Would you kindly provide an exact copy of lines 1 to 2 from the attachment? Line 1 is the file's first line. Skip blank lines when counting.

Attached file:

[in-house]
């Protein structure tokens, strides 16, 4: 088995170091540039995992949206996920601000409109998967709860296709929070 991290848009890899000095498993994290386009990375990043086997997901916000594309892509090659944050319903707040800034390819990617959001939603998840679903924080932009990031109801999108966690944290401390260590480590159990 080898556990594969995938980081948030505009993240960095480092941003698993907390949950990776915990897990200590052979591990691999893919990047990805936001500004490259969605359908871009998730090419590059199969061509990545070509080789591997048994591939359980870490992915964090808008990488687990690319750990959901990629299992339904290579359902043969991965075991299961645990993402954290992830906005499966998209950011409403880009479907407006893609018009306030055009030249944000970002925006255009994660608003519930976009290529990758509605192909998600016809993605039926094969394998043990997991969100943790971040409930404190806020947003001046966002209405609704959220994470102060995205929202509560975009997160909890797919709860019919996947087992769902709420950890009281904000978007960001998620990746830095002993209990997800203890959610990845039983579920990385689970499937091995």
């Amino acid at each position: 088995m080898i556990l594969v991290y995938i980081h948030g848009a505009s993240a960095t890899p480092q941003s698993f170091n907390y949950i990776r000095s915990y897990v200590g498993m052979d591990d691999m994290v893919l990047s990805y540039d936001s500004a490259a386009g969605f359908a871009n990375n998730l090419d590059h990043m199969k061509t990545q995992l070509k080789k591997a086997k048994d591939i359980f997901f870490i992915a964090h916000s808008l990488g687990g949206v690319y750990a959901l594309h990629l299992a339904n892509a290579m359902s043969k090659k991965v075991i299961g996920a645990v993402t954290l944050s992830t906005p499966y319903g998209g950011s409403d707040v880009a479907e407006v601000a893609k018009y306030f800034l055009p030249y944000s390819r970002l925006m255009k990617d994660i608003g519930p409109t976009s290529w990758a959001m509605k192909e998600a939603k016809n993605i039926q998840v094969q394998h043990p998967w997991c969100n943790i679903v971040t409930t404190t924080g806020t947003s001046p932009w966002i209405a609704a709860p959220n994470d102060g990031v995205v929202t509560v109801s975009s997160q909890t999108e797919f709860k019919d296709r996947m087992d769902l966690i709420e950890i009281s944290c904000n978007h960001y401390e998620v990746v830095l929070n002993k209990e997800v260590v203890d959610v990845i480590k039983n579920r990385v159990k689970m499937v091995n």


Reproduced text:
[in-house]
């Protein structure tokens, strides 16, 4: 088995170091540039995992949206996920601000409109998967709860296709929070 991290848009890899000095498993994290386009990375990043086997997901916000594309892509090659944050319903707040800034390819990617959001939603998840679903924080932009990031109801999108966690944290401390260590480590159990 080898556990594969995938980081948030505009993240960095480092941003698993907390949950990776915990897990200590052979591990691999893919990047990805936001500004490259969605359908871009998730090419590059199969061509990545070509080789591997048994591939359980870490992915964090808008990488687990690319750990959901990629299992339904290579359902043969991965075991299961645990993402954290992830906005499966998209950011409403880009479907407006893609018009306030055009030249944000970002925006255009994660608003519930976009290529990758509605192909998600016809993605039926094969394998043990997991969100943790971040409930404190806020947003001046966002209405609704959220994470102060995205929202509560975009997160909890797919709860019919996947087992769902709420950890009281904000978007960001998620990746830095002993209990997800203890959610990845039983579920990385689970499937091995």